Scioto’s construction team plays a central role in the company’s core business— designing quality residential homes tailored to meet the individual needs of people with disabilities. As Scioto’s construction manager, Scott Zdroik works with architects to modify floor plans to fit a client’s specific needs.
That means not only the standard wheelchair-accessible bathroom but also special touches other developers may never think of, like placing outlets and light switches at appropriate heights for those using wheelchairs and designing bathrooms with plenty of storage space for medical equipment. Little details like these help make a house feel more like a home.
“Every time we lay out a home for a provider, our first thought, and our first goal internally here is to make sure it’s a home,” Zdroik says. “We know it serves a function, we know it’s here to help a need and a population, but it still needs to be home. So I think what we’ve done here at Scioto over the course of the last couple years is unprecedented—we’re able to maintain that home feel and still allow these facilities and these homes to serve a function, which they are here to do at the end of the day.”
Throughout the process, Zdroik incorporates the principles of universal design, a concept of designing environments to be inherently accessible to all people, regardless of their ability or age. It’s an inclusive approach that values simple and intuitive solutions and flexibility in use.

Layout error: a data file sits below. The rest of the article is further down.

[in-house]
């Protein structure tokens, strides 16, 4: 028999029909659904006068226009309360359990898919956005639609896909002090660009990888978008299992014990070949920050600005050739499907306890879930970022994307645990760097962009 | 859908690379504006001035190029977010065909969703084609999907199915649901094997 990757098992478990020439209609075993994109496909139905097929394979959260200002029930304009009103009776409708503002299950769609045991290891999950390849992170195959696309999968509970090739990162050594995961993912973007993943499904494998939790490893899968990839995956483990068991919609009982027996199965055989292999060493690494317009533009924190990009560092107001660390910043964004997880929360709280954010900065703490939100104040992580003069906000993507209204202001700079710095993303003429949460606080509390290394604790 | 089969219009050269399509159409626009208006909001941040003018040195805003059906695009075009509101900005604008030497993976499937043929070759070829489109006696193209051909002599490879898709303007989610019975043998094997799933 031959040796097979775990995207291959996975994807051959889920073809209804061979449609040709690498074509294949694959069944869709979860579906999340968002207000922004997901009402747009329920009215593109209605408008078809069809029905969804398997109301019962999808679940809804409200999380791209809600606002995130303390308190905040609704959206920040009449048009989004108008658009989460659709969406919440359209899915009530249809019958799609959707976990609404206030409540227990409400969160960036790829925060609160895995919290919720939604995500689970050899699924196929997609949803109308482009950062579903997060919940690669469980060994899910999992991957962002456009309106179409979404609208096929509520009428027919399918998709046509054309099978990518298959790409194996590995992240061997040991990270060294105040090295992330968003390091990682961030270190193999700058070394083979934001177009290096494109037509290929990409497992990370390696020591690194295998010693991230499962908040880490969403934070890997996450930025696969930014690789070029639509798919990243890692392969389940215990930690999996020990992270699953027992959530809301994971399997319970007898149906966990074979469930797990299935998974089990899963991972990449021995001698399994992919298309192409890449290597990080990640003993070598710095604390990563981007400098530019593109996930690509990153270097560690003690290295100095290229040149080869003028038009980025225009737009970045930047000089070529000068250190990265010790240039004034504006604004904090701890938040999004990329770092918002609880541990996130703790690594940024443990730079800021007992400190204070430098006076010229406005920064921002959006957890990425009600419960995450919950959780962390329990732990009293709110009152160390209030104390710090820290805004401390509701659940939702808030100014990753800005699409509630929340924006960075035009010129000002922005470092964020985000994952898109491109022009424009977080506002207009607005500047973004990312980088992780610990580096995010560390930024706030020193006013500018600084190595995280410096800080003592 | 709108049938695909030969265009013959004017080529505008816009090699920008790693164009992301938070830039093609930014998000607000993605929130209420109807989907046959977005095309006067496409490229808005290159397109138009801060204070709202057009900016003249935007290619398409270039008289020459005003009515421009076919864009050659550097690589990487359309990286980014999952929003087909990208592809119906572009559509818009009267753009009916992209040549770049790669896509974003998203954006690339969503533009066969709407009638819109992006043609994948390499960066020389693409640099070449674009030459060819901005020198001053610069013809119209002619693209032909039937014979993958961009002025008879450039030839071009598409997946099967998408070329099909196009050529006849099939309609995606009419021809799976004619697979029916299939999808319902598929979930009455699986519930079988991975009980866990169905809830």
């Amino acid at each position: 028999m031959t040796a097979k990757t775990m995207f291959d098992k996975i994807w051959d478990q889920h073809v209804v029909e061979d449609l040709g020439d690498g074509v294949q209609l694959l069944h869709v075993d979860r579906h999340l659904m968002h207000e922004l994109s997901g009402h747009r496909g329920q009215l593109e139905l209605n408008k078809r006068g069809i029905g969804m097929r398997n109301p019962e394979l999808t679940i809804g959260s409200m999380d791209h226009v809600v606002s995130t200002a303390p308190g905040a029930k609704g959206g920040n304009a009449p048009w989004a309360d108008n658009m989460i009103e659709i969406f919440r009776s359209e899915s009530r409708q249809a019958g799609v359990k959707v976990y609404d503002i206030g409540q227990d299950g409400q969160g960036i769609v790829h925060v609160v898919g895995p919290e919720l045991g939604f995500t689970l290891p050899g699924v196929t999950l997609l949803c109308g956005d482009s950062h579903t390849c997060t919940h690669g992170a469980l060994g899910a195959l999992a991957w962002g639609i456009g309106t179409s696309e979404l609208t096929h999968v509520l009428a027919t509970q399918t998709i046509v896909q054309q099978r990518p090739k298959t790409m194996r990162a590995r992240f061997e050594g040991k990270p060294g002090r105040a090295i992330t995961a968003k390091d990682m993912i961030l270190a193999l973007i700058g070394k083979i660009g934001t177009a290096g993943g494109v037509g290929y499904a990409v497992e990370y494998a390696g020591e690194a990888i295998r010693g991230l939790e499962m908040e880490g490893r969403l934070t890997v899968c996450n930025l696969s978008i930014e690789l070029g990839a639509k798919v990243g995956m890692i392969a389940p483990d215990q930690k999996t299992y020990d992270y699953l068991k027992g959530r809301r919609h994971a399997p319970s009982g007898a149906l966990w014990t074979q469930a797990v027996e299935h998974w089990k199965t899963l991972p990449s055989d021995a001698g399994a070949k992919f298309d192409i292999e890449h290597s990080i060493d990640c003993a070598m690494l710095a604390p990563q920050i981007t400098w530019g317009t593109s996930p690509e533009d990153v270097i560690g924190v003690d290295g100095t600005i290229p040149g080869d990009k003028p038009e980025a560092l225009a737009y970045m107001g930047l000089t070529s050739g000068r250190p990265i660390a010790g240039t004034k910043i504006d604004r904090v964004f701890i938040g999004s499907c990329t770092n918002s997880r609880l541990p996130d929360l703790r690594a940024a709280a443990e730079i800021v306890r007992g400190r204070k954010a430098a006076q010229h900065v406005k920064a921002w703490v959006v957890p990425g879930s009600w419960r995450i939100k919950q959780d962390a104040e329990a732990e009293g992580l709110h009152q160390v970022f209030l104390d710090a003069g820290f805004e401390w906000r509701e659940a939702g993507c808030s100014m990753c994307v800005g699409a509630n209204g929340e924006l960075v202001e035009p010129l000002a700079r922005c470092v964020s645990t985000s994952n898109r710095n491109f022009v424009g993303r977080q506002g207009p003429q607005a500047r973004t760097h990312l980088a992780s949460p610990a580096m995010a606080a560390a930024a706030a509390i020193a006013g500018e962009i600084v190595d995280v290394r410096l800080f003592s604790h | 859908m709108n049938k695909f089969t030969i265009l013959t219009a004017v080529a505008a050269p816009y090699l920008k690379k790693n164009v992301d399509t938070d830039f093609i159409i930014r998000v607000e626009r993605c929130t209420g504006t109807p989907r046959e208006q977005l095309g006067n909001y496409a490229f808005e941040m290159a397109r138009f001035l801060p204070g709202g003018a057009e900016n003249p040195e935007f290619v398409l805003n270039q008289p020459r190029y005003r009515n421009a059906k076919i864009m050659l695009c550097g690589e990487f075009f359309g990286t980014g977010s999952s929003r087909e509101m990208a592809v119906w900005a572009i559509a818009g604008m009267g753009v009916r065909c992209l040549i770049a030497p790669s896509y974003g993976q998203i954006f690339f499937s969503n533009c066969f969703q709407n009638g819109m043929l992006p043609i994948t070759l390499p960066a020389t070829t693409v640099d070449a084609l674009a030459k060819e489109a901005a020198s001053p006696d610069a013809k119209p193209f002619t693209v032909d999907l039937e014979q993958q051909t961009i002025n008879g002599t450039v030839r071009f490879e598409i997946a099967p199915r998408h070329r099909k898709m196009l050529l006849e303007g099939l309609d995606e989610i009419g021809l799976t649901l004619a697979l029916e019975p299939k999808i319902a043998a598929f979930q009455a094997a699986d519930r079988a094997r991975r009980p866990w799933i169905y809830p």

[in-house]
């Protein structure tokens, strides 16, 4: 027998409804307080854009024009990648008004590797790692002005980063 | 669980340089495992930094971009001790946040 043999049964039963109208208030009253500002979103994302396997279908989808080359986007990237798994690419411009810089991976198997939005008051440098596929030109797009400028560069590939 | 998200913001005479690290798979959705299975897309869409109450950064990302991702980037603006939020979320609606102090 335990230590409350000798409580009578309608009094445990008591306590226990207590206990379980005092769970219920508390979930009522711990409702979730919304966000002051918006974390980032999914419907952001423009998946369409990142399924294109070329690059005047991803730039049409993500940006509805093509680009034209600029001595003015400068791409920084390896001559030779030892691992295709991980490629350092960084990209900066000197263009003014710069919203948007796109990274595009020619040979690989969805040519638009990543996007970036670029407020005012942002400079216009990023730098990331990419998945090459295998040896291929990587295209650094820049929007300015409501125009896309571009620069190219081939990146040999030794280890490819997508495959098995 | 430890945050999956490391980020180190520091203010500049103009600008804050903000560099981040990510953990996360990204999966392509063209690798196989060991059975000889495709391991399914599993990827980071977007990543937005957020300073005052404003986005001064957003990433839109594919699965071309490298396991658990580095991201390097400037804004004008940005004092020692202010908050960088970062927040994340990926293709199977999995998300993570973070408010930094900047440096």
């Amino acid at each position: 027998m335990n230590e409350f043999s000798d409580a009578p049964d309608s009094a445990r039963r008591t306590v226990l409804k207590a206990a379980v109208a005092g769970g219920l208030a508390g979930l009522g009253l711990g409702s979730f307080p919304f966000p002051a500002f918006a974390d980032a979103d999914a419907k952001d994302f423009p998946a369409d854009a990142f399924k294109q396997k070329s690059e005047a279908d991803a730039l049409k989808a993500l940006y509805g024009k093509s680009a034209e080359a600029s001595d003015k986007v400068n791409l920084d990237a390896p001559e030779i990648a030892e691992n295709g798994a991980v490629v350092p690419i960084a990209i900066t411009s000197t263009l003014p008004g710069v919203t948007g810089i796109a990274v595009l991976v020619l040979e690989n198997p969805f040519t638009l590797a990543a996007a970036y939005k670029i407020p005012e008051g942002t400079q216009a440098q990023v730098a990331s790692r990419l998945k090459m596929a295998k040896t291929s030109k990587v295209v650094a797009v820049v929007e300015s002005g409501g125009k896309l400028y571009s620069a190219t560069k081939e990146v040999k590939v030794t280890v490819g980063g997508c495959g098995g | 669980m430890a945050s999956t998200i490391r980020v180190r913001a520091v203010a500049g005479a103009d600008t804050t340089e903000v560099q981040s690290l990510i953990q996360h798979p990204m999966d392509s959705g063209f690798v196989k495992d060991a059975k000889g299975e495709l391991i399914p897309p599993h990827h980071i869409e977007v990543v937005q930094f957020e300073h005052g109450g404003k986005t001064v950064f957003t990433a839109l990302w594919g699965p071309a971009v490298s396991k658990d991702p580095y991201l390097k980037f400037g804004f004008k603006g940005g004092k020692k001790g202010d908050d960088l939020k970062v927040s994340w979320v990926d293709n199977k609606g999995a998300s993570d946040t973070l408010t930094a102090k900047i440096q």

Scioto is able to integrate those universal design elements by going through an in-depth and collaborative design process. The construction team coordinates with architects who specialize in medical and assisted-living facilities and, at the same time, work closely with the actual customers, incorporating their feedback based on daily interaction with a home and the things they like and don’t like.
The end result is a home designed with the end user in mind, whether that’s someone who has experienced a traumatic brain injury or a someone who has a physical disability.